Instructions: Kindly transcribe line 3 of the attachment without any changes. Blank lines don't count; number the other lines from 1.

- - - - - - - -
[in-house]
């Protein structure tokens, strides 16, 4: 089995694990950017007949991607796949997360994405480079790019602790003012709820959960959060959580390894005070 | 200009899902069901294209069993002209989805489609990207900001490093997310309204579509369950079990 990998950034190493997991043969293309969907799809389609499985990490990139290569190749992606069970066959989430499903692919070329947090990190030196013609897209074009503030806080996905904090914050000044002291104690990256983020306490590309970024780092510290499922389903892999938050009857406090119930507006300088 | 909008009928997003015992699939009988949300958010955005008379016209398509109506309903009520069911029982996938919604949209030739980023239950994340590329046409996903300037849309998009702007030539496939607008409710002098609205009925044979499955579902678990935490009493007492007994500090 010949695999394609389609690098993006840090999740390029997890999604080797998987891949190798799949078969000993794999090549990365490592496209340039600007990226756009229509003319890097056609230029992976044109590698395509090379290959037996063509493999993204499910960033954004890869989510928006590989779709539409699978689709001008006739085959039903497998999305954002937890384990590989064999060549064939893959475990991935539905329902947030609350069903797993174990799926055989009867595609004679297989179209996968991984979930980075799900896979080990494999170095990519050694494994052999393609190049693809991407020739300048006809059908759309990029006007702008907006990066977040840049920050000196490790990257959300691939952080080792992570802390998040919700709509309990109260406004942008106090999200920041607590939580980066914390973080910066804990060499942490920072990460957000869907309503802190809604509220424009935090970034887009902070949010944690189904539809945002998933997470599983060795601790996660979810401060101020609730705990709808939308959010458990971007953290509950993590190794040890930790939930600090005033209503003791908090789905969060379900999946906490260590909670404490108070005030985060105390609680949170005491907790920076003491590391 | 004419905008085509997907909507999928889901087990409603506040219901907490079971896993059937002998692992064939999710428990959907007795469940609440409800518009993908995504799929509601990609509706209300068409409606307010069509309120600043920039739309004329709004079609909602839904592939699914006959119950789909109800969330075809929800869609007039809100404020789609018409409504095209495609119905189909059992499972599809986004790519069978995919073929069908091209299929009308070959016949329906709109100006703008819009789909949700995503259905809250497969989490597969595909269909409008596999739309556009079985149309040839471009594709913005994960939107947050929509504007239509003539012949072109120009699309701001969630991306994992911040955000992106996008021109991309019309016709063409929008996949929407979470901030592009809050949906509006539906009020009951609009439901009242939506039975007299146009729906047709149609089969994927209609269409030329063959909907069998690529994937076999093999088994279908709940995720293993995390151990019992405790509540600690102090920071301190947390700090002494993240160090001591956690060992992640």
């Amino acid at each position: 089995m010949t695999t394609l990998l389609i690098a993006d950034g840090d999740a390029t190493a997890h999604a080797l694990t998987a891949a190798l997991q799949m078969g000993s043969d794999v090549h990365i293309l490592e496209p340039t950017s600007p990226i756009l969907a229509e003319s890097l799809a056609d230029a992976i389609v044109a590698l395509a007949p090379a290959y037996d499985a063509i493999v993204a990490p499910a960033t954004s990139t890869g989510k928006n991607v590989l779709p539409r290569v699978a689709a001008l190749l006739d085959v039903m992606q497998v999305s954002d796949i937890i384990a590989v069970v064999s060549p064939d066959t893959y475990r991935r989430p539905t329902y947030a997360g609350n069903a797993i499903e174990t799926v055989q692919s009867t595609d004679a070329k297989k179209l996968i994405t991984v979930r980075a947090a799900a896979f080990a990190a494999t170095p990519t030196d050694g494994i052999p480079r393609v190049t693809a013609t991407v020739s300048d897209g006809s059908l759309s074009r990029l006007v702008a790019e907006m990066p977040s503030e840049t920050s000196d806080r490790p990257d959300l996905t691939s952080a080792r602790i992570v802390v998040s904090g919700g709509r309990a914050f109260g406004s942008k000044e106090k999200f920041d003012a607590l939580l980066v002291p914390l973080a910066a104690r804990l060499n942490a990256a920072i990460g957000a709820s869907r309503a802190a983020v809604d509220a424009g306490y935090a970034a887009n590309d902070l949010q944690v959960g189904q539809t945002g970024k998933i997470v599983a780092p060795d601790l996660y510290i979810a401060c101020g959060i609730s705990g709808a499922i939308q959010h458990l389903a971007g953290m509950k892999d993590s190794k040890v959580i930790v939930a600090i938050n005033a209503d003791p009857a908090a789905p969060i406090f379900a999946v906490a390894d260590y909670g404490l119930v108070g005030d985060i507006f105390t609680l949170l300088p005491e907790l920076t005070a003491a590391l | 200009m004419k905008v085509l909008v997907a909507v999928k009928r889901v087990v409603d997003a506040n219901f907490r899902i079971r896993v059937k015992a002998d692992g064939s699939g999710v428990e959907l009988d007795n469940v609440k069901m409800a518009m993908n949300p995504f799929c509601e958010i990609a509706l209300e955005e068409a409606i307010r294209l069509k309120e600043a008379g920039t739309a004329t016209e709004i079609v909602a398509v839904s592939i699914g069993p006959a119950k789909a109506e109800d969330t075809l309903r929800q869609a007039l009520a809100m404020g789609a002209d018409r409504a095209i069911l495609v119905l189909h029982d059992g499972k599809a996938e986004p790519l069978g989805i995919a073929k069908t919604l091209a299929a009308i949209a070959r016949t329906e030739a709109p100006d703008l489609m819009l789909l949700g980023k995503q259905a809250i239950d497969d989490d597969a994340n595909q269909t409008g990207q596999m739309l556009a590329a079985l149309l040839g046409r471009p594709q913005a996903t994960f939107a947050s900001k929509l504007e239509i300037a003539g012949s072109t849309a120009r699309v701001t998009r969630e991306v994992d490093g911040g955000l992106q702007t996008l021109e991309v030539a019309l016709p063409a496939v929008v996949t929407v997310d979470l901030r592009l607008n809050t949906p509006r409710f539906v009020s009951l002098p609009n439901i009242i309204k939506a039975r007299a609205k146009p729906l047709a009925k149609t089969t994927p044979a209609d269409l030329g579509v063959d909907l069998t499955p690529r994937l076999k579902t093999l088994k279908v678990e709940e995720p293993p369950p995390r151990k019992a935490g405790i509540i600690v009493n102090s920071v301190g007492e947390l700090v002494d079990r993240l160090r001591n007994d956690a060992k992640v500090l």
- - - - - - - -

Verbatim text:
């Amino acid at each position: 089995m010949t695999t394609l990998l389609i690098a993006d950034g840090d999740a390029t190493a997890h999604a080797l694990t998987a891949a190798l997991q799949m078969g000993s043969d794999v090549h990365i293309l490592e496209p340039t950017s600007p990226i756009l969907a229509e003319s890097l799809a056609d230029a992976i389609v044109a590698l395509a007949p090379a290959y037996d499985a063509i493999v993204a990490p499910a960033t954004s990139t890869g989510k928006n991607v590989l779709p539409r290569v699978a689709a001008l190749l006739d085959v039903m992606q497998v999305s954002d796949i937890i384990a590989v069970v064999s060549p064939d066959t893959y475990r991935r989430p539905t329902y947030a997360g609350n069903a797993i499903e174990t799926v055989q692919s009867t595609d004679a070329k297989k179209l996968i994405t991984v979930r980075a947090a799900a896979f080990a990190a494999t170095p990519t030196d050694g494994i052999p480079r393609v190049t693809a013609t991407v020739s300048d897209g006809s059908l759309s074009r990029l006007v702008a790019e907006m990066p977040s503030e840049t920050s000196d806080r490790p990257d959300l996905t691939s952080a080792r602790i992570v802390v998040s904090g919700g709509r309990a914050f109260g406004s942008k000044e106090k999200f920041d003012a607590l939580l980066v002291p914390l973080a910066a104690r804990l060499n942490a990256a920072i990460g957000a709820s869907r309503a802190a983020v809604d509220a424009g306490y935090a970034a887009n590309d902070l949010q944690v959960g189904q539809t945002g970024k998933i997470v599983a780092p060795d601790l996660y510290i979810a401060c101020g959060i609730s705990g709808a499922i939308q959010h458990l389903a971007g953290m509950k892999d993590s190794k040890v959580i930790v939930a600090i938050n005033a209503d003791p009857a908090a789905p969060i406090f379900a999946v906490a390894d260590y909670g404490l119930v108070g005030d985060i507006f105390t609680l949170l300088p005491e907790l920076t005070a003491a590391l | 200009m004419k905008v085509l909008v997907a909507v999928k009928r889901v087990v409603d997003a506040n219901f907490r899902i079971r896993v059937k015992a002998d692992g064939s699939g999710v428990e959907l009988d007795n469940v609440k069901m409800a518009m993908n949300p995504f799929c509601e958010i990609a509706l209300e955005e068409a409606i307010r294209l069509k309120e600043a008379g920039t739309a004329t016209e709004i079609v909602a398509v839904s592939i699914g069993p006959a119950k789909a109506e109800d969330t075809l309903r929800q869609a007039l009520a809100m404020g789609a002209d018409r409504a095209i069911l495609v119905l189909h029982d059992g499972k599809a996938e986004p790519l069978g989805i995919a073929k069908t919604l091209a299929a009308i949209a070959r016949t329906e030739a709109p100006d703008l489609m819009l789909l949700g980023k995503q259905a809250i239950d497969d989490d597969a994340n595909q269909t409008g990207q596999m739309l556009a590329a079985l149309l040839g046409r471009p594709q913005a996903t994960f939107a947050s900001k929509l504007e239509i300037a003539g012949s072109t849309a120009r699309v701001t998009r969630e991306v994992d490093g911040g955000l992106q702007t996008l021109e991309v030539a019309l016709p063409a496939v929008v996949t929407v997310d979470l901030r592009l607008n809050t949906p509006r409710f539906v009020s009951l002098p609009n439901i009242i309204k939506a039975r007299a609205k146009p729906l047709a009925k149609t089969t994927p044979a209609d269409l030329g579509v063959d909907l069998t499955p690529r994937l076999k579902t093999l088994k279908v678990e709940e995720p293993p369950p995390r151990k019992a935490g405790i509540i600690v009493n102090s920071v301190g007492e947390l700090v002494d079990r993240l160090r001591n007994d956690a060992k992640v500090l």